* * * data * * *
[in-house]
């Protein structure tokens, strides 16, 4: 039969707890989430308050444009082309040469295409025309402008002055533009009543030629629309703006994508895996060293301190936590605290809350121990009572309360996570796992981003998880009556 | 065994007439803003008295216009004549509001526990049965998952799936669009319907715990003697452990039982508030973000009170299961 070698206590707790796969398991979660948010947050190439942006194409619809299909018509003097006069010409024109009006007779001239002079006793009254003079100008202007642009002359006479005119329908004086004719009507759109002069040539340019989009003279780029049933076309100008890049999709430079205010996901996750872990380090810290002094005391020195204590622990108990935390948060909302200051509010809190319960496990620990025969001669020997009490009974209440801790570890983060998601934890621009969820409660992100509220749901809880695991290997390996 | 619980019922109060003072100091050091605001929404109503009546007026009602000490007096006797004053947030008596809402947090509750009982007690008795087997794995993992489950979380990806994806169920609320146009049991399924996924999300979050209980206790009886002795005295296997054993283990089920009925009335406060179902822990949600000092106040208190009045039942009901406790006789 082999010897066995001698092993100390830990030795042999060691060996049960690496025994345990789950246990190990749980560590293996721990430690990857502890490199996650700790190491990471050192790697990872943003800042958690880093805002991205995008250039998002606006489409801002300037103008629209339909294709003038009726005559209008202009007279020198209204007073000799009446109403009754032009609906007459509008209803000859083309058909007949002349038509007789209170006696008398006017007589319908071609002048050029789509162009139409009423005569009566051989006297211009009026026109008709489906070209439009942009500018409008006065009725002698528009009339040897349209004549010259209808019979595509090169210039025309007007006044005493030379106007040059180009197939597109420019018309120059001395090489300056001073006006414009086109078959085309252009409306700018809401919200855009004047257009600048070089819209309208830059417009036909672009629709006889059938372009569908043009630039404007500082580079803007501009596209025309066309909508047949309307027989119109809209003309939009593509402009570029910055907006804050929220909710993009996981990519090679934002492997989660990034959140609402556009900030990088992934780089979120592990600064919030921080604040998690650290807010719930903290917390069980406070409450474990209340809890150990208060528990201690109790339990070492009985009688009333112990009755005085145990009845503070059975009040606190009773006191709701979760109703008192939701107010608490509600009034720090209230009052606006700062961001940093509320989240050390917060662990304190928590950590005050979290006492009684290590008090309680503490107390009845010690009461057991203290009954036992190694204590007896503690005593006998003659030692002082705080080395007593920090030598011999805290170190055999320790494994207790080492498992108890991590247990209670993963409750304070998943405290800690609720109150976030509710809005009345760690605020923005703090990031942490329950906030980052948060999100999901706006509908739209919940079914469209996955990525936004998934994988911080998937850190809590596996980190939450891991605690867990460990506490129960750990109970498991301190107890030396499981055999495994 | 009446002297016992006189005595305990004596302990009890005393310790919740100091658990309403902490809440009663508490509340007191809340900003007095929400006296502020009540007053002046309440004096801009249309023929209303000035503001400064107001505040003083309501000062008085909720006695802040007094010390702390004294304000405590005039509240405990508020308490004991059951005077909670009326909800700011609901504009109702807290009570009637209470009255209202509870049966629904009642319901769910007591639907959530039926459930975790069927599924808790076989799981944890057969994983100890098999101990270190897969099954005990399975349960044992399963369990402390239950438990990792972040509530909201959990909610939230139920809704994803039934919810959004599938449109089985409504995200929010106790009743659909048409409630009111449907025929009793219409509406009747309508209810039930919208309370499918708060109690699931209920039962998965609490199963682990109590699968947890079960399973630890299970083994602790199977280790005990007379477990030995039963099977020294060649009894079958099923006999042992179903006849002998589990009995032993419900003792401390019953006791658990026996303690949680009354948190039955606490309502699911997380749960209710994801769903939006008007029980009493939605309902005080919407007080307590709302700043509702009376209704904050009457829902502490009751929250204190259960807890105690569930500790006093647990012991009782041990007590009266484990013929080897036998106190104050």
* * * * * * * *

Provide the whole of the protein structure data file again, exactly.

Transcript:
[in-house]
């Protein structure tokens, strides 16, 4: 039969707890989430308050444009082309040469295409025309402008002055533009009543030629629309703006994508895996060293301190936590605290809350121990009572309360996570796992981003998880009556 | 065994007439803003008295216009004549509001526990049965998952799936669009319907715990003697452990039982508030973000009170299961 070698206590707790796969398991979660948010947050190439942006194409619809299909018509003097006069010409024109009006007779001239002079006793009254003079100008202007642009002359006479005119329908004086004719009507759109002069040539340019989009003279780029049933076309100008890049999709430079205010996901996750872990380090810290002094005391020195204590622990108990935390948060909302200051509010809190319960496990620990025969001669020997009490009974209440801790570890983060998601934890621009969820409660992100509220749901809880695991290997390996 | 619980019922109060003072100091050091605001929404109503009546007026009602000490007096006797004053947030008596809402947090509750009982007690008795087997794995993992489950979380990806994806169920609320146009049991399924996924999300979050209980206790009886002795005295296997054993283990089920009925009335406060179902822990949600000092106040208190009045039942009901406790006789 082999010897066995001698092993100390830990030795042999060691060996049960690496025994345990789950246990190990749980560590293996721990430690990857502890490199996650700790190491990471050192790697990872943003800042958690880093805002991205995008250039998002606006489409801002300037103008629209339909294709003038009726005559209008202009007279020198209204007073000799009446109403009754032009609906007459509008209803000859083309058909007949002349038509007789209170006696008398006017007589319908071609002048050029789509162009139409009423005569009566051989006297211009009026026109008709489906070209439009942009500018409008006065009725002698528009009339040897349209004549010259209808019979595509090169210039025309007007006044005493030379106007040059180009197939597109420019018309120059001395090489300056001073006006414009086109078959085309252009409306700018809401919200855009004047257009600048070089819209309208830059417009036909672009629709006889059938372009569908043009630039404007500082580079803007501009596209025309066309909508047949309307027989119109809209003309939009593509402009570029910055907006804050929220909710993009996981990519090679934002492997989660990034959140609402556009900030990088992934780089979120592990600064919030921080604040998690650290807010719930903290917390069980406070409450474990209340809890150990208060528990201690109790339990070492009985009688009333112990009755005085145990009845503070059975009040606190009773006191709701979760109703008192939701107010608490509600009034720090209230009052606006700062961001940093509320989240050390917060662990304190928590950590005050979290006492009684290590008090309680503490107390009845010690009461057991203290009954036992190694204590007896503690005593006998003659030692002082705080080395007593920090030598011999805290170190055999320790494994207790080492498992108890991590247990209670993963409750304070998943405290800690609720109150976030509710809005009345760690605020923005703090990031942490329950906030980052948060999100999901706006509908739209919940079914469209996955990525936004998934994988911080998937850190809590596996980190939450891991605690867990460990506490129960750990109970498991301190107890030396499981055999495994 | 009446002297016992006189005595305990004596302990009890005393310790919740100091658990309403902490809440009663508490509340007191809340900003007095929400006296502020009540007053002046309440004096801009249309023929209303000035503001400064107001505040003083309501000062008085909720006695802040007094010390702390004294304000405590005039509240405990508020308490004991059951005077909670009326909800700011609901504009109702807290009570009637209470009255209202509870049966629904009642319901769910007591639907959530039926459930975790069927599924808790076989799981944890057969994983100890098999101990270190897969099954005990399975349960044992399963369990402390239950438990990792972040509530909201959990909610939230139920809704994803039934919810959004599938449109089985409504995200929010106790009743659909048409409630009111449907025929009793219409509406009747309508209810039930919208309370499918708060109690699931209920039962998965609490199963682990109590699968947890079960399973630890299970083994602790199977280790005990007379477990030995039963099977020294060649009894079958099923006999042992179903006849002998589990009995032993419900003792401390019953006791658990026996303690949680009354948190039955606490309502699911997380749960209710994801769903939006008007029980009493939605309902005080919407007080307590709302700043509702009376209704904050009457829902502490009751929250204190259960807890105690569930500790006093647990012991009782041990007590009266484990013929080897036998106190104050």